• Model: the machine learning algorithm underlying the computer aided diagnosis system
  • Reference standard: the standard against which the model is evaluated (JAMA 2019;322:1806)
  • Calibration: in addition to categorizations such as "yes / no", computer systems generally also produce continuous probabilities
  • Calibration refers to whether these probabilities match real world rates
    • For example, among 100 examples predicted to be cancer with a probability of 0.2, are approximately 20% of them actually cancer? (JAMA 2017;318:1377)
How computer aided diagnosis works
  • Similar to computer aided detection, use of systems for computer aided diagnosis requires algorithm development, inference and integration into pathology workflows (Arch Pathol Lab Med 2020;144:221)
  • Evaluation of computer aided diagnosis systems can present challenges relative to computer aided detection due to the inherent subjectivity of image interpretation
  • Algorithms can be evaluated against
    • Pathologist provided annotations
    • Independent gold standard (such as a molecular test)
    • Clinical outcomes
  • If pathologist provided annotations are used as the reference standard, steps should be taken to reduce variability from subjective interpretation and improve reproducibility of the study (Cancer 2001;91:1284, Arch Pathol Lab Med 2001;125:736, Eur Urol 2013;64:199)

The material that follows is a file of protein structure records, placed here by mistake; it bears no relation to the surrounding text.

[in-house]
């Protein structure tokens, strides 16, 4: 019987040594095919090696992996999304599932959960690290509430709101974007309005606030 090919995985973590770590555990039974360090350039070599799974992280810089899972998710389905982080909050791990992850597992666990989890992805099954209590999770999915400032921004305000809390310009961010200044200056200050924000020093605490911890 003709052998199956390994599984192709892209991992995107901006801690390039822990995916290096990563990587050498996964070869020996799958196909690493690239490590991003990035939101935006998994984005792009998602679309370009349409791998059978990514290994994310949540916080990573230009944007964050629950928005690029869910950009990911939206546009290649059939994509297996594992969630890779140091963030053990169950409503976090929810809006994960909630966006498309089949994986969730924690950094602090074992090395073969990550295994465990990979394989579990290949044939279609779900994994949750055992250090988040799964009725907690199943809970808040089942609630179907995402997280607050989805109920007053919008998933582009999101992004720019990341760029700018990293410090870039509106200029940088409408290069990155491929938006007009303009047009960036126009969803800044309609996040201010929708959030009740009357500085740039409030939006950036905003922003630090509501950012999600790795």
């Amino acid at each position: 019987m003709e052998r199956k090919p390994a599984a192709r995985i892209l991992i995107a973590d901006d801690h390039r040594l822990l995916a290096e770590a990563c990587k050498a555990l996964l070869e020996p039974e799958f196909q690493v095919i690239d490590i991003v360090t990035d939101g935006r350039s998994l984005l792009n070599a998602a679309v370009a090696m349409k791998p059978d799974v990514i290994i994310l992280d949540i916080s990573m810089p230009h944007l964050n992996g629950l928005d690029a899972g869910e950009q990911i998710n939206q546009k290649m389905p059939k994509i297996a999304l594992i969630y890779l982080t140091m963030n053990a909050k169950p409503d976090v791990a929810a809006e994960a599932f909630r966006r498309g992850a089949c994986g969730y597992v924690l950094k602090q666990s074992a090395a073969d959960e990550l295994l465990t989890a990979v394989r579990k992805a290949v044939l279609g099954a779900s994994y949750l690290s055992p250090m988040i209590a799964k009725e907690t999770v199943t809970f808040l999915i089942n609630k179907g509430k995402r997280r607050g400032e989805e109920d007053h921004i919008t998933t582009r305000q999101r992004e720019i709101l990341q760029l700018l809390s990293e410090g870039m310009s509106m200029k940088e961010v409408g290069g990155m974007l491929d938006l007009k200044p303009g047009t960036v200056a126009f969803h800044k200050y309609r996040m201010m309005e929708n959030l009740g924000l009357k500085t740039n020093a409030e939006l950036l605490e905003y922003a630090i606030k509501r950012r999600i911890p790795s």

• Having experienced experts with subspecialist training and substantial clinical experience provide annotations
    • Using the consensus opinion of multiple experts
  • Sub analyses may be useful to evaluate performance differences based on
    • Characteristics of the population being evaluated, such as patient population or disease subtype
    • Sensitivity to pre-analytic variables such as surgical or staining protocol, imaging hardware and software post processing such as image compression (Nat Med 2019;25:1301, Arch Pathol Lab Med 2019;143:859)
Utility
  • Improving accuracy or consistency by classifying findings in a way that is more concordant with a rigorous reference standard